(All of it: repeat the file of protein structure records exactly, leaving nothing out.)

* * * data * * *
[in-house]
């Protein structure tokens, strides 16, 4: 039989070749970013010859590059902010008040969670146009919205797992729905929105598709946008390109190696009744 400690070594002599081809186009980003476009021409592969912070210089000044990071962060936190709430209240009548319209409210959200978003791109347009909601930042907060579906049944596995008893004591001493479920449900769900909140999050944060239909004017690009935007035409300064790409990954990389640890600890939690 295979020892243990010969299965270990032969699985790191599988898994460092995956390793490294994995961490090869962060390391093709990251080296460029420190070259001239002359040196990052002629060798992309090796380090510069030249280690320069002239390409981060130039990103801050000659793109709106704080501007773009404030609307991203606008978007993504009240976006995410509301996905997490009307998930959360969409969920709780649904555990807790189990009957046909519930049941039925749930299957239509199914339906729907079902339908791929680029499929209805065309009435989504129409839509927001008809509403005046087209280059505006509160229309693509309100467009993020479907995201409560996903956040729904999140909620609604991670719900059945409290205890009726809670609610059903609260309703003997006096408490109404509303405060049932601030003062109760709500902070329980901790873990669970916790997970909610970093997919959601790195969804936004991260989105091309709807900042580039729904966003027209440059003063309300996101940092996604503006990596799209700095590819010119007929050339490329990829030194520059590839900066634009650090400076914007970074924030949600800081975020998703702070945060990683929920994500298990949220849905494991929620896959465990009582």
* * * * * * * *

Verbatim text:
[in-house]
């Protein structure tokens, strides 16, 4: 039989070749970013010859590059902010008040969670146009919205797992729905929105598709946008390109190696009744 400690070594002599081809186009980003476009021409592969912070210089000044990071962060936190709430209240009548319209409210959200978003791109347009909601930042907060579906049944596995008893004591001493479920449900769900909140999050944060239909004017690009935007035409300064790409990954990389640890600890939690 295979020892243990010969299965270990032969699985790191599988898994460092995956390793490294994995961490090869962060390391093709990251080296460029420190070259001239002359040196990052002629060798992309090796380090510069030249280690320069002239390409981060130039990103801050000659793109709106704080501007773009404030609307991203606008978007993504009240976006995410509301996905997490009307998930959360969409969920709780649904555990807790189990009957046909519930049941039925749930299957239509199914339906729907079902339908791929680029499929209805065309009435989504129409839509927001008809509403005046087209280059505006509160229309693509309100467009993020479907995201409560996903956040729904999140909620609604991670719900059945409290205890009726809670609610059903609260309703003997006096408490109404509303405060049932601030003062109760709500902070329980901790873990669970916790997970909610970093997919959601790195969804936004991260989105091309709807900042580039729904966003027209440059003063309300996101940092996604503006990596799209700095590819010119007929050339490329990829030194520059590839900066634009650090400076914007970074924030949600800081975020998703702070945060990683929920994500298990949220849905494991929620896959465990009582």